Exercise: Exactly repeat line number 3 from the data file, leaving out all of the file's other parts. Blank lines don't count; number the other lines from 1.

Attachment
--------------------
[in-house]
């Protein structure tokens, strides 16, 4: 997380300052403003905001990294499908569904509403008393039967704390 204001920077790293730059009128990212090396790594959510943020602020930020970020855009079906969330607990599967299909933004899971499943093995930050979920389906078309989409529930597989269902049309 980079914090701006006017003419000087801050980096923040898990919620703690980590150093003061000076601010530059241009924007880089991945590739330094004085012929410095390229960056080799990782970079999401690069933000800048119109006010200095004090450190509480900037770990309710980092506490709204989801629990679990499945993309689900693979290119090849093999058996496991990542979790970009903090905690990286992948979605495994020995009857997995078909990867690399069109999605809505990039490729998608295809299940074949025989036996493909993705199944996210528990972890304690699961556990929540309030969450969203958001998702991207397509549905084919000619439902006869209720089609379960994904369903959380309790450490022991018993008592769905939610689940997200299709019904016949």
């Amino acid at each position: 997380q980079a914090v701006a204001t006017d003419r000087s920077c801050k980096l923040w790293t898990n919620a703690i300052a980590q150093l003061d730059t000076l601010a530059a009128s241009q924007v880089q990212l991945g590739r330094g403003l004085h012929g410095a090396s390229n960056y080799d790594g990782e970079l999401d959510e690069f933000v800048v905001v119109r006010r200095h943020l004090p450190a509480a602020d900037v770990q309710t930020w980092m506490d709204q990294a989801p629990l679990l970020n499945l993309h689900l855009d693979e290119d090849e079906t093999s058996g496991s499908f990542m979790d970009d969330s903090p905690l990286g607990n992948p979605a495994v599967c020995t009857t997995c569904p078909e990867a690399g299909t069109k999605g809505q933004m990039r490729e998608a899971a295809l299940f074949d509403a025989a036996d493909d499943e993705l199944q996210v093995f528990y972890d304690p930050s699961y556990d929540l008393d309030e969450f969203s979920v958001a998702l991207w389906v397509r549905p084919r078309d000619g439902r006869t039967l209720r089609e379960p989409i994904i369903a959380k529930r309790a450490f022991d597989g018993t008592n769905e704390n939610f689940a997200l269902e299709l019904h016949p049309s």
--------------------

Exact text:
């Amino acid at each position: 997380q980079a914090v701006a204001t006017d003419r000087s920077c801050k980096l923040w790293t898990n919620a703690i300052a980590q150093l003061d730059t000076l601010a530059a009128s241009q924007v880089q990212l991945g590739r330094g403003l004085h012929g410095a090396s390229n960056y080799d790594g990782e970079l999401d959510e690069f933000v800048v905001v119109r006010r200095h943020l004090p450190a509480a602020d900037v770990q309710t930020w980092m506490d709204q990294a989801p629990l679990l970020n499945l993309h689900l855009d693979e290119d090849e079906t093999s058996g496991s499908f990542m979790d970009d969330s903090p905690l990286g607990n992948p979605a495994v599967c020995t009857t997995c569904p078909e990867a690399g299909t069109k999605g809505q933004m990039r490729e998608a899971a295809l299940f074949d509403a025989a036996d493909d499943e993705l199944q996210v093995f528990y972890d304690p930050s699961y556990d929540l008393d309030e969450f969203s979920v958001a998702l991207w389906v397509r549905p084919r078309d000619g439902r006869t039967l209720r089609e379960p989409i994904i369903a959380k529930r309790a450490f022991d597989g018993t008592n769905e704390n939610f689940a997200l269902e299709l019904h016949p049309s």